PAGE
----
“We have been trying to find a breakthrough and as management when we looked at everything critically, we found that the biggest enemy of progress was the lack of a board.

“The regulator said there needs to be a board and as shareholders we need to nominate directors. We had a meeting with all the shareholders and the function was given to me to nominate them, which I did and forwarded names to the regulator, BPOPF and CMB.

“I believed this was a big breakthrough, but on June 27,

CMB said they wanted their owner, Tim Marsland and someone else he had chosen, put on the board as well,” she said.

Marsland, a South African national who established CMB at least six years ago, is reportedly being probed by the Financial Intelligence Agency and the Directorate on Corruption and Economic Crime in connection with the P400 million saga, which would impede his vetting by NBFIRA for a place on the Bona Life board.

Efforts to contact Marsland for comment were unsuccessful by late this evening.

“June 29, which was our date for the signing of the resolution on this matter, came and went without signatures, without a board constituted and there was no choice but to close the office.

“The closure is designed to protect our clients from exposure to a situation where a company is operating without board control.

“We have received money from Batswana. Batswana have been very supportive of this company, creating it from nothing. We have a responsibility to look after and protect them.

“Our policyholders have to understand that this action has been taken to protect them and for as a long as it operates without a board, they are exposed. Even the attempt to fire me without a board in place, exposed them to certain risks.”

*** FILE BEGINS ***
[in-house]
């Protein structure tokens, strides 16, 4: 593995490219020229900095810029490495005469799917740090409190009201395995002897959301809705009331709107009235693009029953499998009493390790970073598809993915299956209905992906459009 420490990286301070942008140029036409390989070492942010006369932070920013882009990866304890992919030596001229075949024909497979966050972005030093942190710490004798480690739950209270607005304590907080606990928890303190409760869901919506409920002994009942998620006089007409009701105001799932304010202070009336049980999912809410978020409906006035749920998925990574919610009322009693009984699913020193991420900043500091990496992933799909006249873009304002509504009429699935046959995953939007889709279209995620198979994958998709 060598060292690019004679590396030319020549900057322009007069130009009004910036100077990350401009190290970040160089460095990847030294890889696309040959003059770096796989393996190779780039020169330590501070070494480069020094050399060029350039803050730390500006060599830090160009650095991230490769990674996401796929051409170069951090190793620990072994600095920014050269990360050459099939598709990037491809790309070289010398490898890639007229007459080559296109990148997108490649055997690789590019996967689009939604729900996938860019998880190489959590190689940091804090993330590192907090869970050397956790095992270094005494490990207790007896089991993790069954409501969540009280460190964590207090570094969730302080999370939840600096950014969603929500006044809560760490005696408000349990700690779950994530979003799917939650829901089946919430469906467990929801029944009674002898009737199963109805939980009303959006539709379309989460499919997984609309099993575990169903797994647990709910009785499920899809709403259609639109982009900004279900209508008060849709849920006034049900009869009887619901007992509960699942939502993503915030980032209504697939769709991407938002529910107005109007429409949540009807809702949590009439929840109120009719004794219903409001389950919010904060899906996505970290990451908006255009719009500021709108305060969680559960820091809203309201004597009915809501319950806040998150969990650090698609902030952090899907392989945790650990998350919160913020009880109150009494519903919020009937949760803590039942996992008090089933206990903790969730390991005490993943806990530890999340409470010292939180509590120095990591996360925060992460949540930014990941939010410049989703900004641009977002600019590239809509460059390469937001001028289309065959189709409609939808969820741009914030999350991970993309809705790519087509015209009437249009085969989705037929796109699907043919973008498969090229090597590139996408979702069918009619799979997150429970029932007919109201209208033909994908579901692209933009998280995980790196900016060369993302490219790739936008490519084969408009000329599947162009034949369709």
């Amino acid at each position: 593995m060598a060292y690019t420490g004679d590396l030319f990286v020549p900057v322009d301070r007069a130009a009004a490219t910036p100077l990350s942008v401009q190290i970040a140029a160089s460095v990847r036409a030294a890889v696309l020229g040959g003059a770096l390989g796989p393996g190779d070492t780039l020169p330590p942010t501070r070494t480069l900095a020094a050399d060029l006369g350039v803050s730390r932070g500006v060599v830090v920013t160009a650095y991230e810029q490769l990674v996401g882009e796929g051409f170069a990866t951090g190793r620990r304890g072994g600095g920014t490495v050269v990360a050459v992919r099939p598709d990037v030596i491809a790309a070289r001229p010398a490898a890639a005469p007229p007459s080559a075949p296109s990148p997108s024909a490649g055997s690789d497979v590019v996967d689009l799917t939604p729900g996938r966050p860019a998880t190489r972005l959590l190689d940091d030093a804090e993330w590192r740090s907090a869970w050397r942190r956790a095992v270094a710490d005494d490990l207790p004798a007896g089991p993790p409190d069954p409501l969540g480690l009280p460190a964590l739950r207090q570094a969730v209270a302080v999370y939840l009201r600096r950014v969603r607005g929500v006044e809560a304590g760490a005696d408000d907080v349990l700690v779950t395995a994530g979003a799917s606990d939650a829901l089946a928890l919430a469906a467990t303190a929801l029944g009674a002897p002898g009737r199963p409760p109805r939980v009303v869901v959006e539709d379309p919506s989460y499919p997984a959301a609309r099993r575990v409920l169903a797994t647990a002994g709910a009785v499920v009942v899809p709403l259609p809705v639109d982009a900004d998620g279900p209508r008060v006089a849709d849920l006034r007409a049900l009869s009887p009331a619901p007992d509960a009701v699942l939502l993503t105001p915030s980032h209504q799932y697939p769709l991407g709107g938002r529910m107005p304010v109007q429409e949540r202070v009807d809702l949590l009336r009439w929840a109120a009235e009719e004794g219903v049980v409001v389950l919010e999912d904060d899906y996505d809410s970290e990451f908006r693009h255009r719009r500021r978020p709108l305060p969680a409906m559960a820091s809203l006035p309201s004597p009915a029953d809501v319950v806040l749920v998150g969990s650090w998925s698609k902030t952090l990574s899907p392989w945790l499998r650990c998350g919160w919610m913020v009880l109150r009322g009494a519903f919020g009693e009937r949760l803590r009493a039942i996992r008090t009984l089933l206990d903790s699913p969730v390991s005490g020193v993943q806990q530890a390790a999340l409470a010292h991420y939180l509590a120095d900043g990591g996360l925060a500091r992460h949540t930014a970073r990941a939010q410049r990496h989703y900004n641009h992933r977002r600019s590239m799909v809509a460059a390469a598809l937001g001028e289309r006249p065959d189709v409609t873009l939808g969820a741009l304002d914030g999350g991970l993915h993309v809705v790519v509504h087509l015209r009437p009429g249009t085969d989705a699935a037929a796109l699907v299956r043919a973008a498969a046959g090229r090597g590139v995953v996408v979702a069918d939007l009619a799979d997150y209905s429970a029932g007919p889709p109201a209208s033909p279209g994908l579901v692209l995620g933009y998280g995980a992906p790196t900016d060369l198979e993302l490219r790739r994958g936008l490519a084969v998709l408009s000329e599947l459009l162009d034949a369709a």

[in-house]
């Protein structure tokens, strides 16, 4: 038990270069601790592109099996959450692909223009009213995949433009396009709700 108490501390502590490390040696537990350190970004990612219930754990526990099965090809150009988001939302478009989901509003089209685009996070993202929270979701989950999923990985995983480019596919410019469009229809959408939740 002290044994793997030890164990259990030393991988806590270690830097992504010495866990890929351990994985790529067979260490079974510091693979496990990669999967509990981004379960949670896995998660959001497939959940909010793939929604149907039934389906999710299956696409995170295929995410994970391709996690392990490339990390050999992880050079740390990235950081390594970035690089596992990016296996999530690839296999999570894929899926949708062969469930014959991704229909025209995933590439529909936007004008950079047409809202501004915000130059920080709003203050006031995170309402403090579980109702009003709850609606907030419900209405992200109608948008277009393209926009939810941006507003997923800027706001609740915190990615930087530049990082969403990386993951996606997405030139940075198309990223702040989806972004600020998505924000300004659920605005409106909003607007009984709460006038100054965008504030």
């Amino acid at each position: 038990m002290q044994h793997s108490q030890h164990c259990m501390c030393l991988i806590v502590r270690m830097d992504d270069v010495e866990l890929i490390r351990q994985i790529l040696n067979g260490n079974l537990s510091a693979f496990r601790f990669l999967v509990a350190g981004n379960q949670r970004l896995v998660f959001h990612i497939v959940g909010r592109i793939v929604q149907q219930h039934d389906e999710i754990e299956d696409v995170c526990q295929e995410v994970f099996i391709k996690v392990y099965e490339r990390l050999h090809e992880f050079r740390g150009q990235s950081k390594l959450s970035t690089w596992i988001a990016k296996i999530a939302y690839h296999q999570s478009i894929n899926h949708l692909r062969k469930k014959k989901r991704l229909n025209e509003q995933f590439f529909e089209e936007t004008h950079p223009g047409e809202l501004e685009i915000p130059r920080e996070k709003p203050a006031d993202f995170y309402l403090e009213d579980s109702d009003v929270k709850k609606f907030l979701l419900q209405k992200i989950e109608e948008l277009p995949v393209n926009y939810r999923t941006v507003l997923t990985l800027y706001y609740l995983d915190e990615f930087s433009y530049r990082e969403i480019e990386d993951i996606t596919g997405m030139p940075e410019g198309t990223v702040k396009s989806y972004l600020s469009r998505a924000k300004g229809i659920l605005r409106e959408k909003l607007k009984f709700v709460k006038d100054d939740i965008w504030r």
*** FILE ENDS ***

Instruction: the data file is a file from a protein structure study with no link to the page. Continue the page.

Sikalesele-Vaka said there were no guarantees available to Bona Life’s clients.

“If you are trading or operating in an environment that is very uncertain, you cannot given anyone a guarantee. I cannot say people should not worry; maybe they should be very worried.

“What I can say is that we are trying very hard to make sure that they are protected but we cannot give guarantees.

“What we can say is that as far as we are concerned, we have kept NBFIRA informed and part of the regulator’s mandate is to make sure the public is not prejudiced.”

NBFIRA officials could not be reached for comment this evening. The regulator is due back at the Court of Appeal on Thursday for the matter in which they are attempting to place CMB under statutory management in relation to the P400 million case.

Source: Mmegi

Pension fund investments fall P6.7bn

The value of assets held by the country’s pension funds locally and externally fell by P6.7 billion between January and February 2018, latest figures from the Bank of Botswana indicate.


According to the data, the slump was due mainly to a 40% drop in the value of bonds held offshore by the local pension funds. The value of bonds held offshore fell to P5.8 billion in February, a month in which most other asset classes invested in by the pension funds were also weaker. 

The central bank’s numbers indicate that offshore equities remain the most popular asset class for local pension funds, with 51% of their total

assets of P76 billion invested there. The value of local pension fund assets invested in offshore equities fell by P1.8 billion in February, while holdings of domestic equities fell by P65 million to P14.3 billion.

Local pension funds have come under increased scrutiny in recent months due to the highly publicised legal troubles around the Botswana Public Officers Pension Fund (BPOPF).  The BPOPF accounts for the lion’s share of pension fund assets in Botswana.

Source: Mmegi

Africa’s Pension Fund Assets

Pension funds globally have become significant investors, both as fiduciaries in global capital markets and in their capacity as investors in local and international development projects. At the end of 2014, global pension fund assets [1] were estimated at USD 36,119bn, representing a 6.1% rise from the 2013 year-end value. On average, these assets account for 84.4% of these countries’ GDP.